The new realignment of elementary grades as announced by the Indiana Area School District will greatly reduce the required number of classrooms in the two borough schools for fourth- and fifth-graders.
The board will have suddenly increased the number of undercapacity enrollment schools from one (middle school, 54 percent capacity) to three (Horace Mann, of fourth-graders, 61 percent capacity; and Eisenhower, 65 percent capacity).
No for-profit business could afford to have one-half of its buildings so little used.
Administration, utilities and maintenance costs are just as large at 60 percent as they are at 90 percent.
Any business would take action immediately to rectify this situation, whereas a school district can just keep raising taxes and hope for more public funds from state and federal taxes. Indiana Area has done this for three years.
Board, remember how smoothly the sixth- and ninth-grade moves went? Moving the fifth grade could go just as smoothly and have the following effects:
• Allow the closing of one elementary building, keep the realignment and then have only one undercapacity building instead of three.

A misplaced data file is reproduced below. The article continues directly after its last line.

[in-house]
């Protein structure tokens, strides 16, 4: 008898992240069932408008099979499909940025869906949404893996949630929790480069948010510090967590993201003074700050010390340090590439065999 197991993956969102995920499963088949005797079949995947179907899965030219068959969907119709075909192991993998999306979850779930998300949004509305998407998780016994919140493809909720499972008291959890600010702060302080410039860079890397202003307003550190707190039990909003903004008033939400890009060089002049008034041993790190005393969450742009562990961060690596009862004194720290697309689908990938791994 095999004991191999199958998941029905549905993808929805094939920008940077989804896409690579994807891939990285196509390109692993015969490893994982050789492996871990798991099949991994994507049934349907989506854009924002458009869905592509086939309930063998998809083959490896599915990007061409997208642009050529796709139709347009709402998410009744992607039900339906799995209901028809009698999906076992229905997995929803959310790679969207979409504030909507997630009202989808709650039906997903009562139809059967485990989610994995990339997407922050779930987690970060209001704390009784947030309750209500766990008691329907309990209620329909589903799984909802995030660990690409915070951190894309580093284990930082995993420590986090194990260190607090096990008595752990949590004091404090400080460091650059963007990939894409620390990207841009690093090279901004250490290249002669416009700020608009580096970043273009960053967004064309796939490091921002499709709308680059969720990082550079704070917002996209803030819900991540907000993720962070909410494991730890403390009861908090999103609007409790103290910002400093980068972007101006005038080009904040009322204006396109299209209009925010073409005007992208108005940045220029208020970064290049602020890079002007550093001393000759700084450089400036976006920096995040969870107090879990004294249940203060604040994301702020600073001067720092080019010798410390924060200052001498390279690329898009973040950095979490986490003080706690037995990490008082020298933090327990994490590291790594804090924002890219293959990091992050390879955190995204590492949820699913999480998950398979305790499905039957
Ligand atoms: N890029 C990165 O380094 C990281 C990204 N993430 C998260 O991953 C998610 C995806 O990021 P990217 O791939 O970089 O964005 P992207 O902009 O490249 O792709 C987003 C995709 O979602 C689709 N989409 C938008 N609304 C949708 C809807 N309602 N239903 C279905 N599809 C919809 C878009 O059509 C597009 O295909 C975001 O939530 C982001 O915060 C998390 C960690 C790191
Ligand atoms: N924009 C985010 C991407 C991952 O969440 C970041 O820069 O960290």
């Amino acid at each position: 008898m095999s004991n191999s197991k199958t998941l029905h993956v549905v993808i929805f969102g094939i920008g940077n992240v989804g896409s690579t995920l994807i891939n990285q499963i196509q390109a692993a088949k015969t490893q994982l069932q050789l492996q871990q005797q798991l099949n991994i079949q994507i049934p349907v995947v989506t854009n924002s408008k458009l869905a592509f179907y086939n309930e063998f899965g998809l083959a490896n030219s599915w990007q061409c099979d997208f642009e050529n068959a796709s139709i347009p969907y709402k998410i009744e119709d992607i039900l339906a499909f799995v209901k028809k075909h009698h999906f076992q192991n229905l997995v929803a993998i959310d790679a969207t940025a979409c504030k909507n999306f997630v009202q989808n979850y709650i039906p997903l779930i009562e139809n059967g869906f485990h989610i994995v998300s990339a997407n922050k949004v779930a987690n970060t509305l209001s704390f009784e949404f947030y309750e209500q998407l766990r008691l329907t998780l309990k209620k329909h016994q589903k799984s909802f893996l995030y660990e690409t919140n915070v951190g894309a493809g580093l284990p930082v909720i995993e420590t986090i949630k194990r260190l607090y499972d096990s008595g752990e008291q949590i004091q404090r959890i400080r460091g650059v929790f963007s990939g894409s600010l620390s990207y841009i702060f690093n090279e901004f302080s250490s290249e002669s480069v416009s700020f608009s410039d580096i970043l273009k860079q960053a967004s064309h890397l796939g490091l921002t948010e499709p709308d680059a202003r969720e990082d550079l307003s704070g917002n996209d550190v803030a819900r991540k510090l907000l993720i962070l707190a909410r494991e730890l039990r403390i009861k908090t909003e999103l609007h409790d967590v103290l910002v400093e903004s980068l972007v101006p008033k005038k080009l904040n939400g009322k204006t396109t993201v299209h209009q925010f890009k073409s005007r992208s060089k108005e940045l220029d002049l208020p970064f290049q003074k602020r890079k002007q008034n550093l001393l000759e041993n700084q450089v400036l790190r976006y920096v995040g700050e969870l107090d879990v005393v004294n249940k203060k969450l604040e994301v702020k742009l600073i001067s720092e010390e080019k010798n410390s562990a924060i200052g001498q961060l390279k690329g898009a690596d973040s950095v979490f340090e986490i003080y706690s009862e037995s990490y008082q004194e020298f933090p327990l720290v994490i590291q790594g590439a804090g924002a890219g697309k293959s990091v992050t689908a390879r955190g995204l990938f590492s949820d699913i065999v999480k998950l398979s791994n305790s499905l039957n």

• Mothball the elementary building closed if a sudden surge of children hits the district.
• Forgo a 4-plus millage increase in taxes as contemplated for 2014, since a building closing will save approximately $1 million
• Students in the 10-11 age group are more attuned to 12- to 14-year-olds rather than the current 6- to 9-year-old associates.
• All fifth- through eighth-grade students will be taught by certified middle school teachers rather than elementary certified teachers
• The cost per student instruction will decrease 8 percent in the middle school by increased enrollment.
Any combination of East Pike, Ben Franklin and Eisenhower or Horace Mann or Ben Franklin, Eisenhower and Horace Mann will satisfy the classroom requirements for elementary students pre-K through fourth grade.
Board members, why do Indiana Area taxpayers have to endure 3 to 4 mill increases each year when a plan can easily be instituted to reduce millage 3 to 4 mills each and every year by closing a building?
William S. Balint